Just In Case You’re Fairly Blind and Can’t Look at the ‘Jesus Wife’ Fragment and Know it Isn’t Ancient…

There’s more evidence that the thing is a piece of bogus rubbish- kindly provided by the scholar who lives up to the first syllable of his surname, Mark Goodacre

Line 1 of the Gospel of Jesus’ Wife fragment copies a typo from a website interlinear of Coptic Thomas

And now a little more detail.  One of the difficulties with the Gospel of Jesus’ Wife fragment is that it appears to be dependent, on every line, on words and phrases from our one extant Coptic text of the Gospel of Thomas (See Francis Watson’s articles; see too Leo Depuydt’s forthcoming report; see also Andrew Bernhard).  The difficulties that this poses for the authenticity of the fragment are serious (see my reflections).

Serious indeed.  I sure hope that any of the folk still holding out false hope that the fragment is authentic (or meaningful) will read Mark’s entire post as well as Stevie Carlson’s remarks (always cogent, that Stevie C.)

Another ‘Jesus Wife’ Fragment Disclosed!!!

Wow, once the floodgates open, they really open!!!!  I do so appreciate Tom Bolin pointing this out on the FB-

Late last night, during a lavish banquet at an exclusive address in Chelsea, my Indiana Jones moment finally arrived. A mysterious man approached our dinner table and handed me a small box. “It’s a gift. Just for you–” he said, and vanished.

“Who was that?” I asked my dinner companions. “He said his name was ‘Grant,’ but he smiled mischievously as he said that,” reported one onlooker. Clearly “Grant” was a pseudonym, and a clever one at that. For what this middle man had given me was truly a gift.

By asking around at the fundraiser, I learned that this new papyrus — hereafter P.Chelsea 1 (or P.Chels. 1 for citation) — had been “granted” to me by an anonymous collector. Since I have recently been blogging so much (too much, I fear) about new papyri, this anonymous collector thought I would be the perfect person to evaluate the contents of P.Chelsea 1. My editio princeps is forthcoming in the premier journal, Collecteana: L’Revue d’Année Papyrologique (CRAP), but my initial commentary follows below the photo-

See the link above for the writer’s commentary.  Here’s mine-

And the best thing about this fragment?  It’s JUST as authentic as the earlier one!  (And yes, some things deserve to be mocked).

Harvard Theological Review Won’t Publish the Fake ‘Jesus Wife’ Papyrus

From Dan Wallace

News flash: Harvard Theological Review has decided not to publish Karen King¹s paper on the Coptic papyrus fragment on the grounds that the fragment is probably a fake.” This from an email Dr. Craig Evans, the Payzant Distinguished Professor of New Testament at Acadia University and Divinity College, sent to me earlier today. He said that Helmut Koester (Harvard University), Bentley Layton (Yale University), Stephen Emmel (University of Münster), and Gesine Robinson (Claremont Graduate School)–all first-rate scholars in Coptic studies–have weighed in and have found the fragment wanting. No doubt Francis Watson’s comprehensive work showing the fragment’s dependence on the Gospel of Thomas was a contributing factor for this judgment, as well as the rather odd look of the Coptic that already raised several questions as to its authenticity.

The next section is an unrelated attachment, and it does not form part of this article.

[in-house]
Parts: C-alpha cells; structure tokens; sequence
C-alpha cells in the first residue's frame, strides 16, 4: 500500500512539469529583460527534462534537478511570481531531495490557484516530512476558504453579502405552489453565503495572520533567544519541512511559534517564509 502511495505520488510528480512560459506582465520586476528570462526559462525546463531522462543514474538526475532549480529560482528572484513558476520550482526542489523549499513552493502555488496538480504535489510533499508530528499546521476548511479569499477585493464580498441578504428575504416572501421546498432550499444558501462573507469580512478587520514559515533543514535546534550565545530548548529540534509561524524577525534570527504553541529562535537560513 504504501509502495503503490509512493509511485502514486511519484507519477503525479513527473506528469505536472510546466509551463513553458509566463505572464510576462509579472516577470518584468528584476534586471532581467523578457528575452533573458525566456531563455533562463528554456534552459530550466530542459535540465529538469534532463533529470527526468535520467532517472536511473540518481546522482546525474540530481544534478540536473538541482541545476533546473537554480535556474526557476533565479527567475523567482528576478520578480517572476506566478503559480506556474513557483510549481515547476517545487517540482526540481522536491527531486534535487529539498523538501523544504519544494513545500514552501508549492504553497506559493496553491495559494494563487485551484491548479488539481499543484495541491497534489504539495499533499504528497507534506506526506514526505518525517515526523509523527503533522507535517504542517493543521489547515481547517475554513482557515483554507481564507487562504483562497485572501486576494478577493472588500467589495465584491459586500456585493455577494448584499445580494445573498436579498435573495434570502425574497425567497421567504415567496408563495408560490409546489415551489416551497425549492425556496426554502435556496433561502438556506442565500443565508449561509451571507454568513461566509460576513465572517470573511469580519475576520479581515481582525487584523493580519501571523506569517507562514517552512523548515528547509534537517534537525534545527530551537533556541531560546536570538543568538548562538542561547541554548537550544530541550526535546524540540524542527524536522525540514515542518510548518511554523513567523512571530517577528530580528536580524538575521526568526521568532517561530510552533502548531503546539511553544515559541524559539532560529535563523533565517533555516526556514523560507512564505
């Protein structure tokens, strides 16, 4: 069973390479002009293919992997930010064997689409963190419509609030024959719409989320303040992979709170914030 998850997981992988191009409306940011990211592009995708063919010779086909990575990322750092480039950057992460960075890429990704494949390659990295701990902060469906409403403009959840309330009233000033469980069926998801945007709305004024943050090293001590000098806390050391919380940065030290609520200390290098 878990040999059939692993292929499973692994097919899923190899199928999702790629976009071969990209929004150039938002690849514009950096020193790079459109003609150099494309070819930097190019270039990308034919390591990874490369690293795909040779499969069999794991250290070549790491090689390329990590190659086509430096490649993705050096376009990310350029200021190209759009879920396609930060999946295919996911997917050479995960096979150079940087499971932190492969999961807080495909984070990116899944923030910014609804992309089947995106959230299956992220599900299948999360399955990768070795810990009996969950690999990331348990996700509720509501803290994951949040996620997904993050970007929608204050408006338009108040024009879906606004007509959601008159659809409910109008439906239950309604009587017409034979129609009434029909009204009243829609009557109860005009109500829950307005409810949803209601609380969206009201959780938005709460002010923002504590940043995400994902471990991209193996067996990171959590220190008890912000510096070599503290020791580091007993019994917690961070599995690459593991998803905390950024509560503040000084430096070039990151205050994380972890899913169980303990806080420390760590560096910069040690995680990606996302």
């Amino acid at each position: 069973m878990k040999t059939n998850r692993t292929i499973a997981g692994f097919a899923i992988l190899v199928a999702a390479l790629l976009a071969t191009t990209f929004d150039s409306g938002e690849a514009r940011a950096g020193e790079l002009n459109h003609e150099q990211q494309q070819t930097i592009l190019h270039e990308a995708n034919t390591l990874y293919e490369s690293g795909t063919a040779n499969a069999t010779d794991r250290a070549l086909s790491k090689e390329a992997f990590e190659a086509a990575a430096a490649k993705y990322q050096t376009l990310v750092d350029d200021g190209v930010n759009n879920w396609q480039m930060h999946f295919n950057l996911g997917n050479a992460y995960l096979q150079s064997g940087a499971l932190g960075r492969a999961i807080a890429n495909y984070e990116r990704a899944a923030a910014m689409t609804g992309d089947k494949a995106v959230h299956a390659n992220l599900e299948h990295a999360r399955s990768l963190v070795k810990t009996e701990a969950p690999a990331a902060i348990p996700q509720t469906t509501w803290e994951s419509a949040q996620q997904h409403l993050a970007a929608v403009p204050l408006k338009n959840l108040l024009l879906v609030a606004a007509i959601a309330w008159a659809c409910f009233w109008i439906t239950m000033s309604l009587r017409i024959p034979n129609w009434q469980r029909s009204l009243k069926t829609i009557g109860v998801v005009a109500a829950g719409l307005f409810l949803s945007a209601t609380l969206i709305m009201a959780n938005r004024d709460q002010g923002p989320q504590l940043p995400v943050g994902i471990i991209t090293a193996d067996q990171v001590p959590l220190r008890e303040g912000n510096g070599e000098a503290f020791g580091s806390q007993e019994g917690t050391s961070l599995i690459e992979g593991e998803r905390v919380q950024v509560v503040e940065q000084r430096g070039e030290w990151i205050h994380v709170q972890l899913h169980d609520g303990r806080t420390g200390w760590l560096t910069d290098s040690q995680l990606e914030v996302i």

Honestly, I don’t see how anyone simply looking at the fragment can imagine it to be ancient. It’s absolutely a modern fake. There’s no question. Look at the papyrus. Look at the ink. Look at how dark the ink is. The ravages of time are in no way evident.

This thing is a fake and it seems to me that only those wishing to 1) assert the ‘importance’ of ‘ancient gnostic texts’ for modern Christianity; or 2) out and out fraudsters will continue to support its ‘authenticity’.

In a New Video King Completely Ignores the Fact that the ‘Jesus Wife’ Fragment Lacks Provenance

Over at Smithsonian a video snippet.   In it King talks about the notion of Jesus being married to Mary and about the fragment, of which she admits wondering about the authenticity.  But she completely bypasses and utterly ignores the fact that the thing lacks provenance.

This is the central issue.  And it is one that we ignore to our peril.  Until the question of provenance is settled, the object remains completely meaningless.  The context of the sentence itself is indeterminate and the wider context of the historical and archaeological setting are completely lacking.

These questions must be answered or this will simply devolve into a money making scheme by whoever brought the thing to light.

I Have ‘Arrived’: I Made Mention by the BBC

Who knew…  Anyway, it’s really all down hill from here.  Mention by the BBC?  I can die now.

Harvard divinity professor Karen King unveiled the 4th-Century Coptic script at a conference in Rome. She said researchers had identified the words “Jesus said to them, ‘my wife'”, which might refer to Mary Magdalene. Christian tradition holds that Jesus did not marry – but Ms King said in early years it was subject to debate. The provocative find could spark debate over celibacy and the role of women within Christianity, she added. But the announcement sparked scepticism from some theologians. Jim West, a professor and Baptist pastor in Tennessee, said: “A statement on a papyrus fragment isn’t proof of anything. It’s nothing more than a statement ‘in thin air’, without substantial context.” Wolf-Peter Funk, a noted Coptic linguist attending the same conference as Ms King, said there were “thousands of scraps of papyrus where you find crazy things,” and many questions remained about the fragment.

It’s good to be so beloved.  Take that. Tilling!